Unless he can pull together a partnership with local investors by early next week, Laurel/Pimlico operator Joe De Francis is expected to agree to a takeover of the tracks by Hollywood Park, sources said.
De Francis said yesterday that he and Hollywood Park chairman R. D. Hubbard are working out details of a final agreement that would sell 80 percent equity in Laurel/Pimlico for $15 million. Hollywood Park's sole partner in Laurel/Pimlico would be De Francis, who would own the other 20 percent equity and stay on as the tracks' president and chief executive officer. He said he would serve on a three-man executive board that runs the tracks. Hubbard also would be on the board.
At the same time, De Francis said he is negotiating with at least three local businessmen about joining him in a partnership to come up with the $8.2 million needed to buy out Tom and Bob Manfuso's shares in the tracks. A Russian roulette clause triggered by the Manfusos last year requires De Francis to buy their shares or sell his shares to them for the same amount by Friday.
Under that scenario, De Francis would maintain control of
Laurel/Pimlico. Maryland horse owners Henry Rosenberg and Arnold Heft and Baltimore businessman John Paterakis have been mentioned as potential partners.
Details of the Hollywood Park deal were reported yesterday by the Los Angeles Times and The Washington Post. The Inglewood, Calif., track would pay $8.2 million to the Manfuso brothers.
The other $6.8 million from Hollywood Park would be split by Marty Jacobs, the Laurel/Pimlico executive vice president and general counsel, and Karin Van Dyke, De Francis' sister, for their stock in the tracks.
If the local investment group came forward to buy out the Manfusos, Jacobs and Van Dyke would not get any money, but would retain their stock in Laurel/Pimlico, sources said.
De Francis, Jacobs and Van Dyke said yesterday that they haven't reached a decision. "We're in serious negotiations with Hollywood Park, but have not yet reached any agreement," Jacobs said. Hubbard could not be reached for comment.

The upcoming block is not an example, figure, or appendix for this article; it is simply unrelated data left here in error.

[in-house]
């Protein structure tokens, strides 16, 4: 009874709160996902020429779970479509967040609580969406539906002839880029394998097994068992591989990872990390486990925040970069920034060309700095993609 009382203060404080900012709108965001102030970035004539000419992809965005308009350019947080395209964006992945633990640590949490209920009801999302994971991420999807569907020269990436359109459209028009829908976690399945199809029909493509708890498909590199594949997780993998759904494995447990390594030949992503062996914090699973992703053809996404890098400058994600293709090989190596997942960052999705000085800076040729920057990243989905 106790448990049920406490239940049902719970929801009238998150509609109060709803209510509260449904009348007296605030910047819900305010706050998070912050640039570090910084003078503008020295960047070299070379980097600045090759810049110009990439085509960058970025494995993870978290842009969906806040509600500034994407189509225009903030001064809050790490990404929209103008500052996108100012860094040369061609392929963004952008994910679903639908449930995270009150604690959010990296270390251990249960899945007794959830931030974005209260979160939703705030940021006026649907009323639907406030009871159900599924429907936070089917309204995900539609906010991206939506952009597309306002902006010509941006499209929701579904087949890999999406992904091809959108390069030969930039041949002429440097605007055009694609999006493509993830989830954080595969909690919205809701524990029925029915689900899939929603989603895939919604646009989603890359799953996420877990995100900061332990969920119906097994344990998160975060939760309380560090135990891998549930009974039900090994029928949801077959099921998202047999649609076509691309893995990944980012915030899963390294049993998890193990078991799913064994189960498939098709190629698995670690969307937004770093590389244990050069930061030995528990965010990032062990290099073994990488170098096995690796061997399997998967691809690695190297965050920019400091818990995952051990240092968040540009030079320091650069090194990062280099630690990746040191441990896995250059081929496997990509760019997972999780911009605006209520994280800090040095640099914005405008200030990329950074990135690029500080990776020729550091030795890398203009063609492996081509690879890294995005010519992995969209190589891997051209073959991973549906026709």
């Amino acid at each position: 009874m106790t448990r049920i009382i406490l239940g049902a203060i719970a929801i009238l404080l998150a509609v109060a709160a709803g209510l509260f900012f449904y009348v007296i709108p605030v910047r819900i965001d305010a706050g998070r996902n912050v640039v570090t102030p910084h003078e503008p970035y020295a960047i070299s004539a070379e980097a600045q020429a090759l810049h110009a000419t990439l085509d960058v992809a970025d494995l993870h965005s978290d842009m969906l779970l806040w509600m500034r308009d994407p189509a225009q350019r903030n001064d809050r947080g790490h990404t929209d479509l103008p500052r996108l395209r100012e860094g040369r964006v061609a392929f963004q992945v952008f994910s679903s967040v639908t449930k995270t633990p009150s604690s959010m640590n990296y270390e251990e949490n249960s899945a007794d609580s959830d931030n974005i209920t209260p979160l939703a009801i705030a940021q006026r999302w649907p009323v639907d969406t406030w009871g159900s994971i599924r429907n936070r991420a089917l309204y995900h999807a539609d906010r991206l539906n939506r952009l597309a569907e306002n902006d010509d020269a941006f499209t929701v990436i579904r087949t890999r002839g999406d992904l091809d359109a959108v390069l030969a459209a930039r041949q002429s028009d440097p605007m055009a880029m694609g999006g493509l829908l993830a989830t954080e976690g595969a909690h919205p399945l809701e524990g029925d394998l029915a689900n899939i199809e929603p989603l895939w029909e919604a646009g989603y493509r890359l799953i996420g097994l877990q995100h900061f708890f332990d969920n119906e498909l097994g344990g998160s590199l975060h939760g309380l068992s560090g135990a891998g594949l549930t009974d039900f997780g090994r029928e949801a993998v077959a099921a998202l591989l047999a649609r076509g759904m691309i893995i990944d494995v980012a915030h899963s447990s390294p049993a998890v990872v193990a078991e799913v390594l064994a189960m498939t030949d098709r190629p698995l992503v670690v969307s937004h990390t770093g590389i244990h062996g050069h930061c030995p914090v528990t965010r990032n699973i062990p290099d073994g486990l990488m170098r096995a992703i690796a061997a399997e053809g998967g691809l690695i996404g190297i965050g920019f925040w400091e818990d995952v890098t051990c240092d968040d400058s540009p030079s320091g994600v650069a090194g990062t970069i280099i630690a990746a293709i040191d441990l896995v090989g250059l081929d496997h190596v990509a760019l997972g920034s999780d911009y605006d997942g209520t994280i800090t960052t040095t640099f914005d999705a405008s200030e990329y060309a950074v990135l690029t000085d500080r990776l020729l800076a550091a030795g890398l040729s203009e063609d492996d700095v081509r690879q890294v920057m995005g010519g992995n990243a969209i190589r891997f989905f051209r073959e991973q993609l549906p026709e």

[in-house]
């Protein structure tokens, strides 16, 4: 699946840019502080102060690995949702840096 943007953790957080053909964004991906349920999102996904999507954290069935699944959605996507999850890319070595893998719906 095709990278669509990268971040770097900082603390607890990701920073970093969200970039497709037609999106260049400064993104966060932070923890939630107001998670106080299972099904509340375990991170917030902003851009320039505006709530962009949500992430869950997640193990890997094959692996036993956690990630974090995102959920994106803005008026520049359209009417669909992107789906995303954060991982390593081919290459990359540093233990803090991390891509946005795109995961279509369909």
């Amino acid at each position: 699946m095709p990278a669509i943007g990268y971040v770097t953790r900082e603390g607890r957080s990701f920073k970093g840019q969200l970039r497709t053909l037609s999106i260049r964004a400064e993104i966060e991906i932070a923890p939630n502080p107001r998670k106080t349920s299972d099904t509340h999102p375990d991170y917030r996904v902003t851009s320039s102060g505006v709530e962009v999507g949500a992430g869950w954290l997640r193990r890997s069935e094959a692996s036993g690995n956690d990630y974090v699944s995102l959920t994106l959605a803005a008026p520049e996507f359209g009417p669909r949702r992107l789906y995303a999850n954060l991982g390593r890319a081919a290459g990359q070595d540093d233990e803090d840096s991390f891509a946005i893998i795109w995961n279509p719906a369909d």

Sources said the De Francis group would prefer to keep the tracks in the hands of Marylanders, but it could come down to a question of accepting a firm deal from Hollywood Park vs. a local deal that remains uncertain.
Heft, a part owner of USAir Arena, already has put an offer on the table. De Francis won't comment on Rosenberg, head of Crown Petroleum, and Paterakis, owner of H&S; Bakery, and neither of them could be reached last night for comment.
If Hollywood Park takes over the tracks, it would be obligated to honor any deals entered into by the Maryland Jockey Club, including De Francis' efforts to build a track in Virginia, De Francis said.
Last month, Hubbard expressed interest in becoming a partner with the Maryland Jockey Club in the Virginia project.
It is uncertain how a Hollywood Park takeover would affect negotiations between De Francis and Washington Redskins owner Jack Kent Cooke, who wants to buy 55 acres of Laurel Race Course property to build a stadium for his team. The land sale has not been completed.
Hubbard, 58, is the principal stockholder in Hollywood Park and is majority owner of Ruidoso Downs, a quarter-horse facility in New Mexico, and The Woodlands, a horse and dog track in Kansas City, Kan.
He has been considered a maverick in the racing industry. He has said that horse tracks need to offer other forms of gambling to attract new fans, and Hollywood Park is building a $20 million nTC casino-type card club that is scheduled to open at its Inglewood facility next month. He is a horse owner and breeder.